|From The Guardian, July 12|
The headlines the past few days have been full of stories about an experiment performed by a Chinese group of researchers. You can read the report of the experiment here, if you like:
The claims about ground-to-space quantum teleportation are, I'm sorry to say, misleading. and not merely for the usual reason, that what's called "quantum teleportation" is nothing at all like a Star Trek transporter. In this case, it's because what was done isn't even what's usually called quantum teleportation between the earth lab and the satellite.
The quantum teleportation protocol (see any good book on quantum information theory, or the original paper), involves preparing a pair of particles, say, photons, in a maximally entangled state. One of the pair is given to Alice, the sender, and the other, to Bob, who is some distance away. The cool thing is that, once they share this entangled pair, they can use it to prepare Bob's photon in some desired state (which might even be unknown to both Alice and Bob), with less classical communication than would otherwise be required.
Here's how it works. Alice is given a photon in the desired state. Call this photon #1, and call the pair shared by Alice and Bob, photons #2 and #3. Alice performs what is known as a Bell-State Measurement (BSM) on photons 1 and 2. This is an operation that leaves photons 1 and 2 in one of four maximally entangled states, and projects Bob's photon, #3, into a state that, depending on the outcome of the BSM, is either the desired state or related to it in a simple way. Alice then communicates the result of the BSM to Bob (this involves distinguishing between four possibilities, and so requires only two classical bits), who then knows what he has to do to put his photon into the desired state. The possible choices for the desired state are endless. This means that communicating what the desired state is to Bob, via classical communication, would require an unlimited amount of classical communication. The shared entanglement drastically reduces the amount of classical communication desired.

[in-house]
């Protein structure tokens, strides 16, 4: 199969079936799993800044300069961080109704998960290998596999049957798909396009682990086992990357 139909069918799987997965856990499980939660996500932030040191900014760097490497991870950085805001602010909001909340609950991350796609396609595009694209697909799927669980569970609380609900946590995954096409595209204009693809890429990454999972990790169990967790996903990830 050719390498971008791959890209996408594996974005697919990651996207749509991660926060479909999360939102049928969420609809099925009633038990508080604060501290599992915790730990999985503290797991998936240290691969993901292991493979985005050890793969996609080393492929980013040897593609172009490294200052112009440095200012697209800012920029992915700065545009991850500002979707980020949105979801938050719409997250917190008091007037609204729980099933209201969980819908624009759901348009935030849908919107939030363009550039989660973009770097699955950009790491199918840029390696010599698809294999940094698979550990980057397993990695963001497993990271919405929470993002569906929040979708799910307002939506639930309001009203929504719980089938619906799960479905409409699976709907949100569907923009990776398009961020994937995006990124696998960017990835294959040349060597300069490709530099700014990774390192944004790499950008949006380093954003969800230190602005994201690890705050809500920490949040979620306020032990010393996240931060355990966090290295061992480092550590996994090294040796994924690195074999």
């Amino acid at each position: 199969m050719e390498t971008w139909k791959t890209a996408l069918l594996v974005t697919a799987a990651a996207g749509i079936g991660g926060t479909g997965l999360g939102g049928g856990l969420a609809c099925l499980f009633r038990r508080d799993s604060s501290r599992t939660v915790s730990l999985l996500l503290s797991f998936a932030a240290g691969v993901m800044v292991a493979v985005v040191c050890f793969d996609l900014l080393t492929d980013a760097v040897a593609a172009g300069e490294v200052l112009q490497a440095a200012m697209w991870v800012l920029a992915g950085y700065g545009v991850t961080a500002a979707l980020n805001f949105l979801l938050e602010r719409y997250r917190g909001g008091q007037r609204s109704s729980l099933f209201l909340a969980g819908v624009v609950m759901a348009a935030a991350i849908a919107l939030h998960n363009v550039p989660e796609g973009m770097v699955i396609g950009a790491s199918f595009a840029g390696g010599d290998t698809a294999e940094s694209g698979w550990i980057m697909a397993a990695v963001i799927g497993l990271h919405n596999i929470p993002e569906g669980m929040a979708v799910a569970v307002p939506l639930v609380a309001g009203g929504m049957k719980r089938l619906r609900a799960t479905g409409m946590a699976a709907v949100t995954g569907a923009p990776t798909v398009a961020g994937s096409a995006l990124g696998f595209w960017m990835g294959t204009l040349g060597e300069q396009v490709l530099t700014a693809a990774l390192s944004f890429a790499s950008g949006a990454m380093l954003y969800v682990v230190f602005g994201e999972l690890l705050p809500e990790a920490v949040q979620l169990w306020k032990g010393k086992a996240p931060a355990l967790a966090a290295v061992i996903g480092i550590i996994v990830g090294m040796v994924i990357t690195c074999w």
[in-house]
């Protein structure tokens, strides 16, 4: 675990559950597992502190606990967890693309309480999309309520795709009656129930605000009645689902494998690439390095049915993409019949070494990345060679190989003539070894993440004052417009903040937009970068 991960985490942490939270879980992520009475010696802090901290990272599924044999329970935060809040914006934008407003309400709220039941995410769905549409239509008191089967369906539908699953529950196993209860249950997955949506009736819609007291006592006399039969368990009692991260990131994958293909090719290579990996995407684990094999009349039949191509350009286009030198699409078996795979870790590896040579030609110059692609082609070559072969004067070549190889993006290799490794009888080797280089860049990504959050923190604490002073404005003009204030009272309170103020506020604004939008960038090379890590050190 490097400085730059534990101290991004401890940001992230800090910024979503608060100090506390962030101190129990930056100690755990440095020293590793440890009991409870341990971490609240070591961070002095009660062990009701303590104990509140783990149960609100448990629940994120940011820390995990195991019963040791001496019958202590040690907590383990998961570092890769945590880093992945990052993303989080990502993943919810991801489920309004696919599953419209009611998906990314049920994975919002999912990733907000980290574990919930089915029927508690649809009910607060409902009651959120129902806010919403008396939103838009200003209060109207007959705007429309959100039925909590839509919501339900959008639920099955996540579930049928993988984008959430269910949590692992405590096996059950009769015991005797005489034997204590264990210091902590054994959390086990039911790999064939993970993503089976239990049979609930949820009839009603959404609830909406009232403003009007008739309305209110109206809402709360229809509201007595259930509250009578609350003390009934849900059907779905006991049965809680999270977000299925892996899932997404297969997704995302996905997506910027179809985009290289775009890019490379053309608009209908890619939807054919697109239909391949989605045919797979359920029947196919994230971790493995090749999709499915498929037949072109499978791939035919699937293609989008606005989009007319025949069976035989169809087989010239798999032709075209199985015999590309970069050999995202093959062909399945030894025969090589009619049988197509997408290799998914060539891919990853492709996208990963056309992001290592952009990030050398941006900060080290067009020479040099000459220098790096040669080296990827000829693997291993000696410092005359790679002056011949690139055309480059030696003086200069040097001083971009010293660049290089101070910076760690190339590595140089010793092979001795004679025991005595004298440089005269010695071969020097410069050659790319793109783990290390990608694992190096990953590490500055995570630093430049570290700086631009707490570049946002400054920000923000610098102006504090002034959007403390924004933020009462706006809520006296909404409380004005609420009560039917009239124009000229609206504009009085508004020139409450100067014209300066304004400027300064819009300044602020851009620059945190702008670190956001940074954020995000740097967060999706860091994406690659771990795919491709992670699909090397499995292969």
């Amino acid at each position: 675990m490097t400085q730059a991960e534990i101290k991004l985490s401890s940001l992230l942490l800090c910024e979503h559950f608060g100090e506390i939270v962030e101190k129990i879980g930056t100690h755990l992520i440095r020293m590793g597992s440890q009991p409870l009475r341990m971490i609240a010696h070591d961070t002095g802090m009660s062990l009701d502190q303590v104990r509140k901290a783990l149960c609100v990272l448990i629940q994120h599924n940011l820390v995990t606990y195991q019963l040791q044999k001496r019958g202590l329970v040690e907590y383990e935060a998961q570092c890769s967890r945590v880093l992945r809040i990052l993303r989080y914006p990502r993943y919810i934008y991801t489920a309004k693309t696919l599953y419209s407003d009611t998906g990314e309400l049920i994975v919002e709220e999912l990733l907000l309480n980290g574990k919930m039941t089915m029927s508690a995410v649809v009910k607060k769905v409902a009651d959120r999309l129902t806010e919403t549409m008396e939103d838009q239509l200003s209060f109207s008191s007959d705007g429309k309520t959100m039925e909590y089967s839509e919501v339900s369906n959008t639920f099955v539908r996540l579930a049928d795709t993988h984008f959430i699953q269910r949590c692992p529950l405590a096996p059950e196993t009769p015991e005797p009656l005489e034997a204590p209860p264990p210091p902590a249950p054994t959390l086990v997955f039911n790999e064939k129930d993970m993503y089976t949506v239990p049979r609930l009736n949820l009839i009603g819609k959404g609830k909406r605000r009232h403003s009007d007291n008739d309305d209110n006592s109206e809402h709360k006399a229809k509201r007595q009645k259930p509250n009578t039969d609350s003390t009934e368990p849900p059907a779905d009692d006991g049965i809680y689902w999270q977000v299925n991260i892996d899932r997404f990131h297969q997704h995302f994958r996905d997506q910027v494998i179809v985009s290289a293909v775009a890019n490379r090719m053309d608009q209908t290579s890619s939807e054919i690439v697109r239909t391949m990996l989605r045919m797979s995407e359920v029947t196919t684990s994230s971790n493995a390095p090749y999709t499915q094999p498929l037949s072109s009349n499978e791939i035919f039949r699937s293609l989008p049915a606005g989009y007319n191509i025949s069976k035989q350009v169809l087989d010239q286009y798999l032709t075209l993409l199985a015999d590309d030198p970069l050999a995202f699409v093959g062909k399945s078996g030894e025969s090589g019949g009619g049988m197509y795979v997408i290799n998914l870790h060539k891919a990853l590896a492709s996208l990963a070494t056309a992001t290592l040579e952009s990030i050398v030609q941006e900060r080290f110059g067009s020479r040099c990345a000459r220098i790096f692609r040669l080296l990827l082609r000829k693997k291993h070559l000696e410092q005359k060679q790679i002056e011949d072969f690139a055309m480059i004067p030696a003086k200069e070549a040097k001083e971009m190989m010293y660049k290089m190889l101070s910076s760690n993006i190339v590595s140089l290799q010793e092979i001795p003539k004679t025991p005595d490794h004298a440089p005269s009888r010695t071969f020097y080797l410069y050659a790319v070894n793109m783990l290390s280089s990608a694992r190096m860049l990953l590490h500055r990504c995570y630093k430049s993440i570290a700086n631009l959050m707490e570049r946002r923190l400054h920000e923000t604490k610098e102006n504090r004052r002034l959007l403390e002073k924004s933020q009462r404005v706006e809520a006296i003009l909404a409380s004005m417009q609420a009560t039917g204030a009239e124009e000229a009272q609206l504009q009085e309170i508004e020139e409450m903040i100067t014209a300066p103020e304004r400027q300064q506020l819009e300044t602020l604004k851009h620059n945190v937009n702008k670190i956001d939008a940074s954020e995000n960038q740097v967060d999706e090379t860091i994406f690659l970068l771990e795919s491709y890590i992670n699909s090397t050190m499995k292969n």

The key to this, and what makes it hard to do, is that Alice and Bob must first share entangled particles, and it's not easy to maintain entanglement over a distance.
But that's something that the Ren et al. teleportation experiment did not do. They produced the entangled pair 2,3 in the earth-based lab (Ngiri), perform the Bell-State Measurement, which disentangles 2 from 3, on the ground, and then send photon 3 to the satellite (Micius). In the report, they write,
In the current work, the entangled photon source and the BSM are performed at the same location on the ground. A next step toward real network connections is to realize long-distance entanglement distribution prior to the BSM.
No long-distance entanglement, no long-distance teleportation.
In a separate experiment, reported in a paper uploaded one day after the first, the group exhibited long-distance entanglement distribution.
But, if I'm reading these papers correctly, they haven't yet combined the two. So, they're close to earth-to-satellite quantum teleportation. But they're not there yet.